No company has a perfect workforce. Sometimes employees leave, sometimes conflicts arise, and sometimes behaviors get out of hand to the extent that action must be taken. No business owner enjoys deciding to terminate someone’s employment, but now and then, it must be done.
Removing (and replacing) an employee should generally be done discreetly. Making a big event out of it can have repercussions, including other employees choosing to leave because of it. Not to mention the disruption of a public termination distracting the rest of your workers.
Before you consider terminating an employee, you should ensure you’re within your rights to do so. Sure, at-will employment laws in many states make it possible to terminate any employee, with or without cause, at any time, but that doesn’t mean you won’t open yourself up to a wrongful termination suit if you fire the wrong person at the wrong time for the wrong reason. For example:
- Terminating a female employee a short time after she mentions planning a child or planning maternity leave
- Terminating an employee who takes time off for life-saving medical treatment
- Terminating an employee for taking a day off for a religious holiday
- Terminating an employee for discussing unionization or salary information
These are all examples of wrongful termination. Even if those aren’t the stated reasons for their termination, you’re put in a bad position if they can make the case before the courts. So, a “tip #0” for this list is to ensure that you’re terminating an employee without opening yourself up to liability. Here’s a checklist for wrongful termination from the employee’s point of view; you can use it to verify they won’t have a case against you.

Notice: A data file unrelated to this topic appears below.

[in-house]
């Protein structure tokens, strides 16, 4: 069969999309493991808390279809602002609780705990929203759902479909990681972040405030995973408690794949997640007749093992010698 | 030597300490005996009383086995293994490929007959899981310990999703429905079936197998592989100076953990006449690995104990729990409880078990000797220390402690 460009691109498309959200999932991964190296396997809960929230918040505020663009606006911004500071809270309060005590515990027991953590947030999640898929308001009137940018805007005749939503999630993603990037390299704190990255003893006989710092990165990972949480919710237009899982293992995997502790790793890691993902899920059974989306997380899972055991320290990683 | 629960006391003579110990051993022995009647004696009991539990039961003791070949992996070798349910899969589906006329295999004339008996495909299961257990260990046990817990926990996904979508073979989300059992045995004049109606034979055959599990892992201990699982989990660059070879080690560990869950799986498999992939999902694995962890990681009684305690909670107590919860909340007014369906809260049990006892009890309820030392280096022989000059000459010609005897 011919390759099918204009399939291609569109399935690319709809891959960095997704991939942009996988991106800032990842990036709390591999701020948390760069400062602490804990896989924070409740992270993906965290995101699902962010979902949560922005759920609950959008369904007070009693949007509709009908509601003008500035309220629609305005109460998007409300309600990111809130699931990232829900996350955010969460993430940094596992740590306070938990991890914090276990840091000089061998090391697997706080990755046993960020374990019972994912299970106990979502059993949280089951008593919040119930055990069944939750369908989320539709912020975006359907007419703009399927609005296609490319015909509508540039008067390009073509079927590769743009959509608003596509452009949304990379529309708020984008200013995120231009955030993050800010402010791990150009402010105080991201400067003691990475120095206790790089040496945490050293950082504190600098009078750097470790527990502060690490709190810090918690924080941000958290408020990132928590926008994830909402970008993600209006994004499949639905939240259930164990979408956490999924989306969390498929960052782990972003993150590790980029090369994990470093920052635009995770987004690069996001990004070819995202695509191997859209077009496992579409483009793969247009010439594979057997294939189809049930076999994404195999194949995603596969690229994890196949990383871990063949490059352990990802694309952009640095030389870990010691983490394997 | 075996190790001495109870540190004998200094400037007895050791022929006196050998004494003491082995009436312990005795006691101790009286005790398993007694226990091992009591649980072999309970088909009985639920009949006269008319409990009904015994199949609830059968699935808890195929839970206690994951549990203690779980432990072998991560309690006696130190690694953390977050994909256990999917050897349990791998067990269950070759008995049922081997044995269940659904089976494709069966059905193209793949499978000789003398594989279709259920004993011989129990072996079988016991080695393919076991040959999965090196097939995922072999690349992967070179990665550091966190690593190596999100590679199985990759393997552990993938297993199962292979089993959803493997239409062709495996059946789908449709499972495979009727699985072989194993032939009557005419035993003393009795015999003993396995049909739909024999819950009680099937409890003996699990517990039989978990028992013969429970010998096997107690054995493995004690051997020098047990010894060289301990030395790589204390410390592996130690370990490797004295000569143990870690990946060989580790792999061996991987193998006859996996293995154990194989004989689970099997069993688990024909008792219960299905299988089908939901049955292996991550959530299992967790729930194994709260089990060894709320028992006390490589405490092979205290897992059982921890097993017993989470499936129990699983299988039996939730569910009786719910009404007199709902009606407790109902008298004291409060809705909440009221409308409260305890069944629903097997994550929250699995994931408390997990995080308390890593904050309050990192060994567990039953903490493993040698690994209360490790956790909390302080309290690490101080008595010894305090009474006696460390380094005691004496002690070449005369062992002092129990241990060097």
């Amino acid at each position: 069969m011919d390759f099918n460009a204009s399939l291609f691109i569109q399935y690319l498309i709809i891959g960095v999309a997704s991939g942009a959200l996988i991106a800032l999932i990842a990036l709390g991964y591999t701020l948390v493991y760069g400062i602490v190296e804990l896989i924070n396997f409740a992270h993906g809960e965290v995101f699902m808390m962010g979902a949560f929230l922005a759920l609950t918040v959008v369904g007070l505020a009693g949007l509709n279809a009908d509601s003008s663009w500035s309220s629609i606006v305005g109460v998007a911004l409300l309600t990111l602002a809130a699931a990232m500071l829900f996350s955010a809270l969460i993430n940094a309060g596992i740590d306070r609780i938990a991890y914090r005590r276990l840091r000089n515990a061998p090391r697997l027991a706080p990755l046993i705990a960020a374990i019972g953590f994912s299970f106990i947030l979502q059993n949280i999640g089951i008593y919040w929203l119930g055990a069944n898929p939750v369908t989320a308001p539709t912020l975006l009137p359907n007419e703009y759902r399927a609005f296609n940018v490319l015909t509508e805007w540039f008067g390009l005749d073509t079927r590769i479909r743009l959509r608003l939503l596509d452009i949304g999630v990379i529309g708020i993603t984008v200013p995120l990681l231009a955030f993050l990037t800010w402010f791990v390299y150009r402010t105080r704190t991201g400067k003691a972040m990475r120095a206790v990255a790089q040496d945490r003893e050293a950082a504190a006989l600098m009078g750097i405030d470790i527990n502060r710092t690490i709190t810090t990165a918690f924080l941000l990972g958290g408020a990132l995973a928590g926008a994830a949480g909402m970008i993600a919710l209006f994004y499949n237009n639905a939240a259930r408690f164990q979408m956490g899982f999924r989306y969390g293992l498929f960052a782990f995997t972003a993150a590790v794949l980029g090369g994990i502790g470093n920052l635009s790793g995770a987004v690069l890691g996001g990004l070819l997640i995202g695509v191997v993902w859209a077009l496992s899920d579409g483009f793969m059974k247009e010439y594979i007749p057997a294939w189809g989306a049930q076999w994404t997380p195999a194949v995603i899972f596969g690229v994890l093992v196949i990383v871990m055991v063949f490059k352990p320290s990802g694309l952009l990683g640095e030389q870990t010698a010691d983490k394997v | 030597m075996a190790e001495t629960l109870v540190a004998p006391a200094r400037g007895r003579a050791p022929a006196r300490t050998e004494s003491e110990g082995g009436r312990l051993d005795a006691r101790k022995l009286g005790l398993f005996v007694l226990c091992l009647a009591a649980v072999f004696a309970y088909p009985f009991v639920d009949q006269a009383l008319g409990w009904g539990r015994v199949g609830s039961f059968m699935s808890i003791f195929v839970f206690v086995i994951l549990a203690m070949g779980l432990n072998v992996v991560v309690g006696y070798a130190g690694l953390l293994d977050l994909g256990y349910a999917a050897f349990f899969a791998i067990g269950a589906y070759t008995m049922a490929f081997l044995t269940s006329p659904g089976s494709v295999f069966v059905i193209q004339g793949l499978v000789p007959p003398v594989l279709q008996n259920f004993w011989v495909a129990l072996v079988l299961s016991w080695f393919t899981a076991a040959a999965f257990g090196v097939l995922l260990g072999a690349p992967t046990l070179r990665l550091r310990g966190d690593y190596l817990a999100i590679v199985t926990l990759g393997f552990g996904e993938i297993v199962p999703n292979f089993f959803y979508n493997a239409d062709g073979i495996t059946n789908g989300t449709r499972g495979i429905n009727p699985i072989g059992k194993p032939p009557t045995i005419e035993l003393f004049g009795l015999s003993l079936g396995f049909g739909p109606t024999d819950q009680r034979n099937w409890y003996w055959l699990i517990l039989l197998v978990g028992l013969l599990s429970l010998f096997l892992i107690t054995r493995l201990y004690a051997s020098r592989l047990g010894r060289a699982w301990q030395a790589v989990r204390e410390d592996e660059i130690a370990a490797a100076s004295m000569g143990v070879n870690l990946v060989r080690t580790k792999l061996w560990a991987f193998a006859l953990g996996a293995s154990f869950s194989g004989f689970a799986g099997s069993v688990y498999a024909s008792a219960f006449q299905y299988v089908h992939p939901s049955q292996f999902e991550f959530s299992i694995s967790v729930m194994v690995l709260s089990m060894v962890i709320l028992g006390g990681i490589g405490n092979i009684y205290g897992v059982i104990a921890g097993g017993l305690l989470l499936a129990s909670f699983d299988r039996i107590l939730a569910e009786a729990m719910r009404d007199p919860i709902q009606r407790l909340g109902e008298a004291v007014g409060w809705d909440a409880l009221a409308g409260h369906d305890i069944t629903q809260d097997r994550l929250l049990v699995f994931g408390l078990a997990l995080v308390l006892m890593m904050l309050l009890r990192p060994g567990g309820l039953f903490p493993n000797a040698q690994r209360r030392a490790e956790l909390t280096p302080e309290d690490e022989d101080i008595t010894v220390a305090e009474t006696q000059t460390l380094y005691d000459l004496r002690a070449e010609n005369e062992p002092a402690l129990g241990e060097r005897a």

If you’ve verified that you need to terminate an employee for valid reasons and you want to do so discreetly, here are some tips to help you make the process smoother.
1: Determine Timing
The first thing you want to do is determine when you will be terminating the employee. There are three primary factors to consider.
The first factor is any special occasions that would make the termination especially rude. Terminating an employee on their birthday, right when a new child is born, right before the holidays, or another unfortunate timing can be considered borderline offensive. We realize that it’s not always possible to avoid such timing, but if you can, you should. Otherwise, you’ll gain a reputation as the company that “fired someone right before Christmas,” which doesn’t look good when hiring other people.
Remember, the narrative can be significant, and you’re trying to be discreet. Terminating someone will foster ill will, but they aren’t as likely to start spreading stories or leaving bad reviews everywhere they can as they would if they were terminated on a worse occasion.
The second factor is how the employee is likely to react and, more importantly, what access they have to critical information or systems. Terminating a front-line worker with few responsibilities and no significant access isn’t a sensitive or urgent matter. On the other hand, terminating a high-ranking manager, a critical IT worker, or another individual in a sensitive role can be dangerous.
Most people aren’t going to sabotage your business on their way out, nor will they attempt to steal your data, both of which are violations of contract and illegal. However, it’s best not to leave things up to chance, especially in cases where the damage might not be discovered for months or years.
The image of someone being escorted from the building by security can fuel rumors, as can a sudden termination and a temper tantrum. It can be a good idea to time their termination to avoid crowded times.
The third factor to consider is how essential their role is and, thus, how quickly they need to be replaced. A critical employee may need to be replaced immediately, such that you should have a replacement lined up when you terminate them. Other times, you may not have that luxury.
2: Create a Plan for Hiring a Replacement
The next thing you want to do is plan the employee’s replacement. Terminating an employee is disruptive enough, but leaving the rest of your team without guidance or enough workers to do the work will make it even more prominent.